Chapter 2. A Growing Challenge

Where is it, this present? It has melted in our grasp, fled ere we could touch it, gone in the instant of becoming.


Early Disruptions

THE AIRPORT SCENARIO PRESENTED IN Chapter 1 IS JUST A MUNDANE EXAMPLE OF A BIGGER ISSUE: context is a lot more complicated than it used to be, and it is only going to become more disrupted and detached from the physical clues we’ve relied on until now. For most of human existence, the context of people, places, and objects has been pretty straightforward. If you’re in a field surrounded by trees, that’s where you are. The field won’t magically transform into a bustling village square in the blink of an eye. If you pick up a tool, a hammer perhaps, it does what its form suggests it will do. Physical laws dictate that the concrete world behaves in certain ways that we evolved to comprehend, usually with little or no explicit thought. So bodies and brains developed to prefer environments in which we don’t have to think so hard about what we’re doing.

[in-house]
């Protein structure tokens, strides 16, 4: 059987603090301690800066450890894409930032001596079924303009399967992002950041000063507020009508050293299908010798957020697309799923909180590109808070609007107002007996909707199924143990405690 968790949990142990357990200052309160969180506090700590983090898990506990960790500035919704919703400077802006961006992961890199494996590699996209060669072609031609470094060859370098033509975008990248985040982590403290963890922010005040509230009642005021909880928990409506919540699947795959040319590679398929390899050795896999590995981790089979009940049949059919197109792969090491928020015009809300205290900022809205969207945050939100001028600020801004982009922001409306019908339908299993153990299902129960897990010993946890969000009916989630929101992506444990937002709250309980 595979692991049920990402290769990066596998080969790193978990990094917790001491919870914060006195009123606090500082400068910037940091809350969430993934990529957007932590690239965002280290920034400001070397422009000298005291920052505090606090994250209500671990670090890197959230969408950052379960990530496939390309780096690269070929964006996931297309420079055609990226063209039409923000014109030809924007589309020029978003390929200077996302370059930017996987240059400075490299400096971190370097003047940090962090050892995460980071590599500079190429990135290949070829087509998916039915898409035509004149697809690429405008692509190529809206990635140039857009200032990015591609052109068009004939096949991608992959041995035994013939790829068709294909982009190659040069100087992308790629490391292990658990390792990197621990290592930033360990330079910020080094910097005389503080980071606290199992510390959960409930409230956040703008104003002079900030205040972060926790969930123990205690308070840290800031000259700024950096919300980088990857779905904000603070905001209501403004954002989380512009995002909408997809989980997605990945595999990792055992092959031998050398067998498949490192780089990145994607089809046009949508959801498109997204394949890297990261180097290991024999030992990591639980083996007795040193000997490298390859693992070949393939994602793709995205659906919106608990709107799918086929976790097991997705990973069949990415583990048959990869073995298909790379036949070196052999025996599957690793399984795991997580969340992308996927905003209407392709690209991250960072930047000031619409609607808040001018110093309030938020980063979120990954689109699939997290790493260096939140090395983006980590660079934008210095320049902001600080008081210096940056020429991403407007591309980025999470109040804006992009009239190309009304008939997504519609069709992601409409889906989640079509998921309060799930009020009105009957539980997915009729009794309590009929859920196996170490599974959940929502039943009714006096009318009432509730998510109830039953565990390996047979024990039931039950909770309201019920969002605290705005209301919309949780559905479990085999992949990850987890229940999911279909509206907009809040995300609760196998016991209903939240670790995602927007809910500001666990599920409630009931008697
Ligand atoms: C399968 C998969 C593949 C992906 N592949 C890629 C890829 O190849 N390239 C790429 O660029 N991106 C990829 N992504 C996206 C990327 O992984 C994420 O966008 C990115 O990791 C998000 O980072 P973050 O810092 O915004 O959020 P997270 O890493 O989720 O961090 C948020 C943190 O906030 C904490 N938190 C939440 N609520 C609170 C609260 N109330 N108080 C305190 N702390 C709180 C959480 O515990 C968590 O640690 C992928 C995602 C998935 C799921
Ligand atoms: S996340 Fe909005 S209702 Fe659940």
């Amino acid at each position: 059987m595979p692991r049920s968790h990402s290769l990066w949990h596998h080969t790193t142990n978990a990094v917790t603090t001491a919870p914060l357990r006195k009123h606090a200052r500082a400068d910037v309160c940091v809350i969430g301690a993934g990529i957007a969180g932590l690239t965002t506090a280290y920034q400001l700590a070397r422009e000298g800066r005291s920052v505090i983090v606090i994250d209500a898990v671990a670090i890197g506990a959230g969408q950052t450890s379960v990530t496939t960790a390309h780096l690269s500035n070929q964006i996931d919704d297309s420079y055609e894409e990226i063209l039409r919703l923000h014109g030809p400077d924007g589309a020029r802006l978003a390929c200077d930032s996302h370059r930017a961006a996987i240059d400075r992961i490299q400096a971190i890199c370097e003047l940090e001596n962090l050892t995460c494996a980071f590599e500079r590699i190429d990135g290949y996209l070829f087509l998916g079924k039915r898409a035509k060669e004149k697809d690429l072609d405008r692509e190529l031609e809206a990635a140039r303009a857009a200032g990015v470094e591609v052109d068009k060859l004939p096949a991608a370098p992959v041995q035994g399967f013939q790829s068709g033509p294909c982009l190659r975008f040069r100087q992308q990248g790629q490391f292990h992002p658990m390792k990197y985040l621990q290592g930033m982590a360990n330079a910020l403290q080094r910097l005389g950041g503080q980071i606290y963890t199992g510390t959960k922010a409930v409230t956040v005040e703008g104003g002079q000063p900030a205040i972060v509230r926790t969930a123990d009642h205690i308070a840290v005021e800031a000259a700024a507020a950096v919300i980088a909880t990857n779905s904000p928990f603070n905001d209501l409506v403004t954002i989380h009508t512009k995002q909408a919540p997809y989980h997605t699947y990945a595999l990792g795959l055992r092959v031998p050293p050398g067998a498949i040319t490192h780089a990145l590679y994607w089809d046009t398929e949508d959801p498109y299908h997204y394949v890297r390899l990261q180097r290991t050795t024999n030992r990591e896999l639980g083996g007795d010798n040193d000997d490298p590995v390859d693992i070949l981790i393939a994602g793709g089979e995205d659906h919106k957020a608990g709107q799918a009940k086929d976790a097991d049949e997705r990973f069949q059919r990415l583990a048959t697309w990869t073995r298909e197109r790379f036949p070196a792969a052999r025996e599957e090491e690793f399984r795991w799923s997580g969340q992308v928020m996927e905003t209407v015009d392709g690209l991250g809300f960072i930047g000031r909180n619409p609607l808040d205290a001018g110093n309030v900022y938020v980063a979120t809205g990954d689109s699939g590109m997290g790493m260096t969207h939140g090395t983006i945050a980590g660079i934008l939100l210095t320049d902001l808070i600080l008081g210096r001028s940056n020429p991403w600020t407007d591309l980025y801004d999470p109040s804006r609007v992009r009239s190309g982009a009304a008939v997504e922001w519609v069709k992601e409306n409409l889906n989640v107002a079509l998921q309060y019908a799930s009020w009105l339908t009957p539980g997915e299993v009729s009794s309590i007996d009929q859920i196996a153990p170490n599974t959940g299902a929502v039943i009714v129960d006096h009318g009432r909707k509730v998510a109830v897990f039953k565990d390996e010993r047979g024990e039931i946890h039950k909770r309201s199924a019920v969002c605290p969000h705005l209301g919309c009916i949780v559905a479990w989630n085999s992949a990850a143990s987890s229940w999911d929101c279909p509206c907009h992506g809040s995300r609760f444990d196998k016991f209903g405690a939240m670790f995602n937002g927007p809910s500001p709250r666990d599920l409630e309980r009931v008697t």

But contemporary life is more complex. Now, we’re surrounded by stuff that requires conscious thought for us to get what we need from it. For a long time, technology has been chipping away at the immediate clarity of context. The invention of writing meant that something said (written) in one place could be read—and therefore, “said” all over again—anywhere the document might go, separate from its original utterance. Writing thus set the ...

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